3. Identify and leverage different contributions to enhance innovation success. If innovation can be seen as a process, with different steps and stages, leaders can then see how different skills, perspectives, and contributions are needed along the way. Gerard Puccio, PhD, Director of the International Center for Studies in Creativity at the State University of New York College at Buffalo, conducted research on developing a framework and assessment tool for innovation. The Center for Creative Leadership (CCL) adapted this work to create FourSight, which identifies four thinking profiles to help understand the preferences and perspectives that contribute to the innovation process:
Clarifiers explore the challenge to understand and pinpoint it.
Ideators prefer to generate big possibilities.
Developers focus on crafting and planning potential solutions.
Implementers like to put workable solutions into practice.
4. Work across traditional boundaries. If you want to enable innovation, you need to approach it as a multi-disciplinary, cross-categorical activity. That means up the chain, down the chain, and laterally throughout the organizational hierarchy. How does a leader functionally connect these disparate segments of the organization? You need to connect people and ideas with each other while maintaining a strategic supervisory awareness by influencing, connecting, and empowering collaboration among those people (Figure below).
Figure: Working across boundaries to foster innovation.
5. Embrace polarity. Think of this as two poles of a bar-shaped magnet—one a positive pole, the other negative. Paradoxes—conflicting priorities—must be approached from this polarity mindset when exercising problem-solving. There is often not a clear-cut N/S, black/white answer to the issues facing managers. But with polarity thinking, you can start from the opposing ends of an issue and then work toward the middle ground, taking into account the many components that may be a part of the issue at hand. Yes, it may result sometimes in compromises, but solutions that are fully polar—one side or the other—often serve to breed discord, at least for a period of time, unless the leader presents it in such a way that the perspectives of both sides are felt to be respected.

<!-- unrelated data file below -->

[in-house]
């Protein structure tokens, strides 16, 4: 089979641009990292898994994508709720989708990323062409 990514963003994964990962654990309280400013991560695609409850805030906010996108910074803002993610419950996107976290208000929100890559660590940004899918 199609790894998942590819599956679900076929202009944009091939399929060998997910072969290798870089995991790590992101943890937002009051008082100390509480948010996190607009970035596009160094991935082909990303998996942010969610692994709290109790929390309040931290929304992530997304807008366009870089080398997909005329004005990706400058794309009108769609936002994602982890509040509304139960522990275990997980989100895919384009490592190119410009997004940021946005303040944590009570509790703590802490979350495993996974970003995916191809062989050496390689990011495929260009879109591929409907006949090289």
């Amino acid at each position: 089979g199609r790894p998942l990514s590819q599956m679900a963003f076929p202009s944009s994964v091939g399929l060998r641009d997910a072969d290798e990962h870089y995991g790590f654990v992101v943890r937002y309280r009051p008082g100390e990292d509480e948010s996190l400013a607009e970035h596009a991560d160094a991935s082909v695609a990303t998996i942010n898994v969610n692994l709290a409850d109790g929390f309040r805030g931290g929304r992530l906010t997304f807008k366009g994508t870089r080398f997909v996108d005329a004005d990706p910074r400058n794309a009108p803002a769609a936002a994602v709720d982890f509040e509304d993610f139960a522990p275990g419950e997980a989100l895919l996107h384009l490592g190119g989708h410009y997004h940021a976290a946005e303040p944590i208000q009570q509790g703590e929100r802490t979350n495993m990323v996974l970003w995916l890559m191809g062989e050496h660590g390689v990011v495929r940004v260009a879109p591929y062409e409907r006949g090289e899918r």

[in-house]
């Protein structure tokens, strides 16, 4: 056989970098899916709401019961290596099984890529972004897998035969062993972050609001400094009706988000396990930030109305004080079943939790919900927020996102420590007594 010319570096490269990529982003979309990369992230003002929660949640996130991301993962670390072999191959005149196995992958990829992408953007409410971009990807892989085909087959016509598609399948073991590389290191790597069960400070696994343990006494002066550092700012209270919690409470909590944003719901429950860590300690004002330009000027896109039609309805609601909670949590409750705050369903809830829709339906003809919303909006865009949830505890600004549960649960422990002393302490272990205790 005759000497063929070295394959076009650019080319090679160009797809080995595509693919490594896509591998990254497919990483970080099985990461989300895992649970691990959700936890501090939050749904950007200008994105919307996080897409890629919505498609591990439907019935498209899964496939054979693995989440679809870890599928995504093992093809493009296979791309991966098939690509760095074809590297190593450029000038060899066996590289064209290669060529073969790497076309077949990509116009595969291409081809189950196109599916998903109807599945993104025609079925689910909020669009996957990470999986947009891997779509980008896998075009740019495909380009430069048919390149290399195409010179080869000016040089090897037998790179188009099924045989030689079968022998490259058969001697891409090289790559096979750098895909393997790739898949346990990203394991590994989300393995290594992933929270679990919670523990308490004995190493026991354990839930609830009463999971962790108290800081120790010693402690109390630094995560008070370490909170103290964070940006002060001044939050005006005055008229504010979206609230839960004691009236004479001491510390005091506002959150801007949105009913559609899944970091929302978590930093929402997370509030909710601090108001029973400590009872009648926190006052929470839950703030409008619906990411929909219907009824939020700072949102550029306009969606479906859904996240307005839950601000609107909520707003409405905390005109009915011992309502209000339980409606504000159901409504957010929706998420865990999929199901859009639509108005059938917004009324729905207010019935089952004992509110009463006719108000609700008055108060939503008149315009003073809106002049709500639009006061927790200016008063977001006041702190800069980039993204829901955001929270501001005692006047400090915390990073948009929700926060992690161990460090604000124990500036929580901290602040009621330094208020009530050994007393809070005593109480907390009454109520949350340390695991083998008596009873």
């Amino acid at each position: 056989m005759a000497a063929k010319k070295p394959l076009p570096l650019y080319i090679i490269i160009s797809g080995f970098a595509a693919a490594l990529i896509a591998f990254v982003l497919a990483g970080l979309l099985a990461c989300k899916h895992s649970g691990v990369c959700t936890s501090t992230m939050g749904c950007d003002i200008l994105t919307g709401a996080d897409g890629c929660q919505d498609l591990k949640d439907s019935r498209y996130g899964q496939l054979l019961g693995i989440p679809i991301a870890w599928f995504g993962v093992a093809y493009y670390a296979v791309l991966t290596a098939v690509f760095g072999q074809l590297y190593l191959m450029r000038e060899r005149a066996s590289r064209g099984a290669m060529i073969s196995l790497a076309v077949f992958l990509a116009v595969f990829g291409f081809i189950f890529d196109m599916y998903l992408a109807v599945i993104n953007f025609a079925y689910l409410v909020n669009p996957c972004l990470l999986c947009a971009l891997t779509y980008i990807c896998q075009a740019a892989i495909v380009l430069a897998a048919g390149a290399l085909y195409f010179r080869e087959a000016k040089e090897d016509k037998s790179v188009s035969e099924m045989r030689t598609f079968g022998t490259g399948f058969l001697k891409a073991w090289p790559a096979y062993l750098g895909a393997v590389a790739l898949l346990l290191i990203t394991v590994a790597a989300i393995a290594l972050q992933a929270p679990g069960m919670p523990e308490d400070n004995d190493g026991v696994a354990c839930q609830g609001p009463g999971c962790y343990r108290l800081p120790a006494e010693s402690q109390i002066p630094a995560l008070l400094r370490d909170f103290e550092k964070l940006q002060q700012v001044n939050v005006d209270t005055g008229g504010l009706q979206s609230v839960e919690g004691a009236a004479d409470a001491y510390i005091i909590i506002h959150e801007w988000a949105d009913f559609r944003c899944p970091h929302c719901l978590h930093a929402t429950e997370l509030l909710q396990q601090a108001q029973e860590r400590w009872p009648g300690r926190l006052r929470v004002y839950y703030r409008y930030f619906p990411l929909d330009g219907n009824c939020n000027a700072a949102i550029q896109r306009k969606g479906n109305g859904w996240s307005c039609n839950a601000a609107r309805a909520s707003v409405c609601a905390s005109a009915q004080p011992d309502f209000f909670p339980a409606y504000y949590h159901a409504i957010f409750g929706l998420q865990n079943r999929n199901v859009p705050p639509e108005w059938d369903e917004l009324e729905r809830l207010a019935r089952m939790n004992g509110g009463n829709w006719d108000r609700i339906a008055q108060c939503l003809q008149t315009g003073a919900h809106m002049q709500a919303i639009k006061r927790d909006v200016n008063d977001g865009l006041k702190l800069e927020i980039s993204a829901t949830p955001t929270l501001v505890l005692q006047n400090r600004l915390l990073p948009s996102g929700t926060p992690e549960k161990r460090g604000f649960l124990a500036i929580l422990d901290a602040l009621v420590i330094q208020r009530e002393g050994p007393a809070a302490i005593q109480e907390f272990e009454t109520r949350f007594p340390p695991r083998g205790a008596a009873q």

Where to Next?
Organizations need leaders at every level of the organization. As a senior leader, one of your most important responsibilities is to nurture, mentor, and develop new leaders from among your managers. They, in turn, will develop new managers from their most talented employees. In the end, however, if you do things “because they have always been done this way,” you will not only lose the benefits of innovation but will also fall behind your peers and competitors who embrace it.
Next week will be the 16th post in the series: Wait–Does Change Really Work?
Gibson, D. (2005). Hurdling creativity barriers: A top-down approach for encouraging innovation in the workplace. Leadership Advance Online. Retrieved from http://www.regent.edu/acad/global/publications/lao/issue_5/barriers_to_creativity_gibson.htm
Horth, D., & Vehar, J. (2015). Innovation: How leadership makes the difference.Retrieved from Seattle, WA: http://insights.ccl.org/wp-content/uploads/2015/04/innovationDifference.pdf